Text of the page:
Contraceptive use and childbirth rates by service branch during the first 24 months on active duty in the United States military from 2013 to 2018: a retrospective cohort analysis

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From: Contraception(Vol. 100, Issue 2)
Publisher: Elsevier B.V.
Document Type: Report
Length: 510 words

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Keywords Military personnel; Contraception; Pregnancy; Female Abstract Objective To measure the association of military branch-specific contraceptive education and access policy during basic training with contraceptive use and childbirth among new recruits. Study design Secondary analysis of insurance records from 92,072 active duty servicewomen who started basic training between 2013 and 2017. Results Exposure to reproductive health education and access to contraception during basic training differ by military branch. Highly effective contraception use (pills, patch, ring, shot, implants or intrauterine contraception) at 6 months on active duty [Army (18.1%), Air Force (27.4%), Marines (26.5%) and Navy (37.6%), p Conclusion Variation in branch-specific contraceptive education and access policy during basic training is associated with differences in rates of contraceptive use at 6 months on active duty and childbirth prior to 24 months on active duty. This occurs despite all recruits having access to an identical medical benefit including no-cost access to contraception after completing initial training. Further study is needed to determine the etiology of these differences. Implications Guidelines for contraceptive education and access during basic training, highly effective contraception use after 6 months of service and childbirth in the first 24 months of service vary among branches of the United States military. Reducing this variability may reduce childbirth rates and improve the reproductive health of junior enlisted servicewomen. Author Affiliation: (a) Division of Adolescent Medicine, Children's Mercy Hospital, University of Missouri, Kansas City, School of Medicine (b) Division of Adolescent Medicine, San Antonio Military Medical Center, Fort Sam Houston, Texas (c) Department of Obstetrics and Gynecology, San Antonio Military Medical Center, Fort Sam Houston, Texas * Corresponding author. Tel.: +1 757 647 4796. Article History: Received 14 January 2019; Revised 3 April 2019; Accepted 3 April 2019 (footnote)[white star] Funding source: This project was supported by a grant from the Uniformed Services University Health Services Research Program, HJF Award Number: 308687-8.00-65048. The funding source had no role in the study design; in the collection, analysis and interpretation of data; in the writing of the report; or in the decision to submit the article for publication. (footnote)[white star][white star] Disclaimer: The views expressed are solely those of the authors and do not reflect the official policy or position of the US Army, US Navy, US Air Force, the Department of Defense or the US Government. Byline: Timothy A Roberts [taroberts@cmh.edu] (a,*), Joshua M Smalley (b), Larissa F Weir (c), William P Adelman (a)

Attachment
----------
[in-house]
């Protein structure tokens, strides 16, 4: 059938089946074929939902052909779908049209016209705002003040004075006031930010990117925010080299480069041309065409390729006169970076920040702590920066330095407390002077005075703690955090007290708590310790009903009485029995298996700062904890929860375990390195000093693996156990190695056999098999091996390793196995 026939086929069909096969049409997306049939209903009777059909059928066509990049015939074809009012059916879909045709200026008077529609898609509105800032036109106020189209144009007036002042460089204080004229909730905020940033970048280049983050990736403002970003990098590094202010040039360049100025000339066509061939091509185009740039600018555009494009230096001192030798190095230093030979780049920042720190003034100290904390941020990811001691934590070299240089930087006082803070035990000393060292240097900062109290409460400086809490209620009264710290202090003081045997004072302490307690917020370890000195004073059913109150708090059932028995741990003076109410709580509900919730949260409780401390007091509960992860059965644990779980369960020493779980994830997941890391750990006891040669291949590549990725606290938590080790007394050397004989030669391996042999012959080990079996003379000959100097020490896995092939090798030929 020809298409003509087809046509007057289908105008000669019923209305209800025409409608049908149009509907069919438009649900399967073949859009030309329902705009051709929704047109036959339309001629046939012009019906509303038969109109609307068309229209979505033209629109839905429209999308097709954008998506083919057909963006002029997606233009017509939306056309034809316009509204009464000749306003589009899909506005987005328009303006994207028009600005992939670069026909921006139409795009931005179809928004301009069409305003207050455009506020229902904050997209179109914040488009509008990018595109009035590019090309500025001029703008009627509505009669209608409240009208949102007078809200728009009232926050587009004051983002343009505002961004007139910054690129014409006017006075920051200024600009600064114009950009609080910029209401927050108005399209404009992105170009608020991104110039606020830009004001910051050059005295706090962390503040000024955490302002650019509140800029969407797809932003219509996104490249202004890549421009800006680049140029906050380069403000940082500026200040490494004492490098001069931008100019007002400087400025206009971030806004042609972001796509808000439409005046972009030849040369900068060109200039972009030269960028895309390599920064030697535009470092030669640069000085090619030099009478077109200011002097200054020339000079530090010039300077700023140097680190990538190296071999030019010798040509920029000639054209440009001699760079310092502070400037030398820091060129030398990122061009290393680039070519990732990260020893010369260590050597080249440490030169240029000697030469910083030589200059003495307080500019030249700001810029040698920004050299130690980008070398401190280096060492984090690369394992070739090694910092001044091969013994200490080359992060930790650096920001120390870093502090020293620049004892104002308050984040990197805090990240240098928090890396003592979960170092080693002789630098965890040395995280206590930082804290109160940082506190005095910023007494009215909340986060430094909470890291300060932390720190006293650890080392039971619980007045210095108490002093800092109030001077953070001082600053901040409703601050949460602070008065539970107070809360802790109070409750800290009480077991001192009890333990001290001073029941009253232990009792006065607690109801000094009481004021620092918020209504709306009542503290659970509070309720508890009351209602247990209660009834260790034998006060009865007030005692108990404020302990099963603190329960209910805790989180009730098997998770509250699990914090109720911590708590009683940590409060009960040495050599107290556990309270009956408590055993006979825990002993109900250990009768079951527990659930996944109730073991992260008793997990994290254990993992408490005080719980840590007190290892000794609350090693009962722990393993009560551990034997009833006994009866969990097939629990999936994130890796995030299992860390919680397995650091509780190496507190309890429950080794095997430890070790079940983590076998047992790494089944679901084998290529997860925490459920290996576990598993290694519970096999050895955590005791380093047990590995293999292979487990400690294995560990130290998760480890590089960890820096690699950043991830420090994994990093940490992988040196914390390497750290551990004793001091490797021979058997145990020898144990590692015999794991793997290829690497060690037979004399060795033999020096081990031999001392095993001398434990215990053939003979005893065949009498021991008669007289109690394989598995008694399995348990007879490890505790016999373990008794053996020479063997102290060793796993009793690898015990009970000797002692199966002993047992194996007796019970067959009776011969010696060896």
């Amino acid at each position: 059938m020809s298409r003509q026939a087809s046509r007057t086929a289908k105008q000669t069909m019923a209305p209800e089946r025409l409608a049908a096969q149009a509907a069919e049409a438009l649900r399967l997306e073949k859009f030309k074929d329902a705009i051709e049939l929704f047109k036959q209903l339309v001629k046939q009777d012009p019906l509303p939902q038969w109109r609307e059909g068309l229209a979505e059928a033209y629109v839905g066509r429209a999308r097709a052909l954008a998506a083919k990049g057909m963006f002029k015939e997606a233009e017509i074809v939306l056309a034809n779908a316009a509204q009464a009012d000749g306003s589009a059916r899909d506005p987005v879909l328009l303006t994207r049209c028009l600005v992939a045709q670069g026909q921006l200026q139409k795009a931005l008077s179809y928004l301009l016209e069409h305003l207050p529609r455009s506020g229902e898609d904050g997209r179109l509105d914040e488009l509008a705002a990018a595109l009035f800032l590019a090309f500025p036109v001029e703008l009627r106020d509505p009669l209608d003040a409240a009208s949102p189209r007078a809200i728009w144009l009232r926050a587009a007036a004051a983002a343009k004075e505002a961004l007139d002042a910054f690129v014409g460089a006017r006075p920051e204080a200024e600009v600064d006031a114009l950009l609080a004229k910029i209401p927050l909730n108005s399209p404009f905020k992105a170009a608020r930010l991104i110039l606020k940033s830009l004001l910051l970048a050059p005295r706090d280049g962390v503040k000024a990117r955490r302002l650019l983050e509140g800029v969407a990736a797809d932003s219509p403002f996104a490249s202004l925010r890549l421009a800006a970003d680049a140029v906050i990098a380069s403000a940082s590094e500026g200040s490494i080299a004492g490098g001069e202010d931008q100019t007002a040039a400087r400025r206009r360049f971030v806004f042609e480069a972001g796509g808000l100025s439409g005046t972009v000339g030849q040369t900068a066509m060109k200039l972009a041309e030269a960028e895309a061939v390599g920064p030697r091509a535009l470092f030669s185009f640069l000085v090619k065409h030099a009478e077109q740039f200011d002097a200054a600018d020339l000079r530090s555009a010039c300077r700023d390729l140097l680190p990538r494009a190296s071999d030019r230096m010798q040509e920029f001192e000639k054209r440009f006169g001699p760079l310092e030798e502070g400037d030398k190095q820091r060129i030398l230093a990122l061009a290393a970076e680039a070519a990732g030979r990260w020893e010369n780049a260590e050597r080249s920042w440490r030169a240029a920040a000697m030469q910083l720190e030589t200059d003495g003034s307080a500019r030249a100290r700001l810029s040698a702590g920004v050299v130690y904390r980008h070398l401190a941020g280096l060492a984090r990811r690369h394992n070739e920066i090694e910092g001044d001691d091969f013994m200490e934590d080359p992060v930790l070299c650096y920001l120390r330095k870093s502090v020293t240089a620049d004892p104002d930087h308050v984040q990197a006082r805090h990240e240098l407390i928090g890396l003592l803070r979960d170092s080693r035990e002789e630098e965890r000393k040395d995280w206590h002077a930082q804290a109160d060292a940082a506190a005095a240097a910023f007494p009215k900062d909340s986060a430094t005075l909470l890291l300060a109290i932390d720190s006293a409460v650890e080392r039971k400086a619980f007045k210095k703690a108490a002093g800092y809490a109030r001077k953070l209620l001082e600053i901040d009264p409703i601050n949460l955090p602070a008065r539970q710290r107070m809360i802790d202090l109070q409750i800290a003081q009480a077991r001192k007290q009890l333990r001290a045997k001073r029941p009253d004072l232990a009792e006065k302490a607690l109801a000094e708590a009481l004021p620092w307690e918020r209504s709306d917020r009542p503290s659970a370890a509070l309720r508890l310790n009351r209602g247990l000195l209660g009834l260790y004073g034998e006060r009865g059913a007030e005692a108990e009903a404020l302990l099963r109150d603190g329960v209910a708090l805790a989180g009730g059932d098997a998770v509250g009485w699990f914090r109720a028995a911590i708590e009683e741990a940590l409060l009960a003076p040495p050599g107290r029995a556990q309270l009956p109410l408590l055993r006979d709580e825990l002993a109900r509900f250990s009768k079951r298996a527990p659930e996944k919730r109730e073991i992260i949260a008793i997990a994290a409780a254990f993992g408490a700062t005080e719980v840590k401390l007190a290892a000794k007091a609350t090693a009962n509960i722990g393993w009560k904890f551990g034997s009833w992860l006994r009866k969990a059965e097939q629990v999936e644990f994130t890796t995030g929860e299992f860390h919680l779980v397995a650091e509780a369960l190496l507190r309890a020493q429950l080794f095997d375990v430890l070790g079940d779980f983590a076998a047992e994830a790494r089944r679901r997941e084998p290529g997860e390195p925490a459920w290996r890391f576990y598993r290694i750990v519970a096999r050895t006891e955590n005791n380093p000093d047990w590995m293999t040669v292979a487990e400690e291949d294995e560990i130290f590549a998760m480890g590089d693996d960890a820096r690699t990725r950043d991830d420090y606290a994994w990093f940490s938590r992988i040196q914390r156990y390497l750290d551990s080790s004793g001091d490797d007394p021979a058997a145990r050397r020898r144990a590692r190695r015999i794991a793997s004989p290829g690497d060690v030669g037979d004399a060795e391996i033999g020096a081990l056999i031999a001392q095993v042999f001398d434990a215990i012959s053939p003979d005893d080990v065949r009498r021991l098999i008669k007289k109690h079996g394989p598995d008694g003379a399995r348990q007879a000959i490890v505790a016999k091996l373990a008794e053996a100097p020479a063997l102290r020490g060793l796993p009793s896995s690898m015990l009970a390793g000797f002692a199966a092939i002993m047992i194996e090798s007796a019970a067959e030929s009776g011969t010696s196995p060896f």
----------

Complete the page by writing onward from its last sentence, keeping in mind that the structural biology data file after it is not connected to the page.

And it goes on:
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Gale Document Number: GALE|A592335800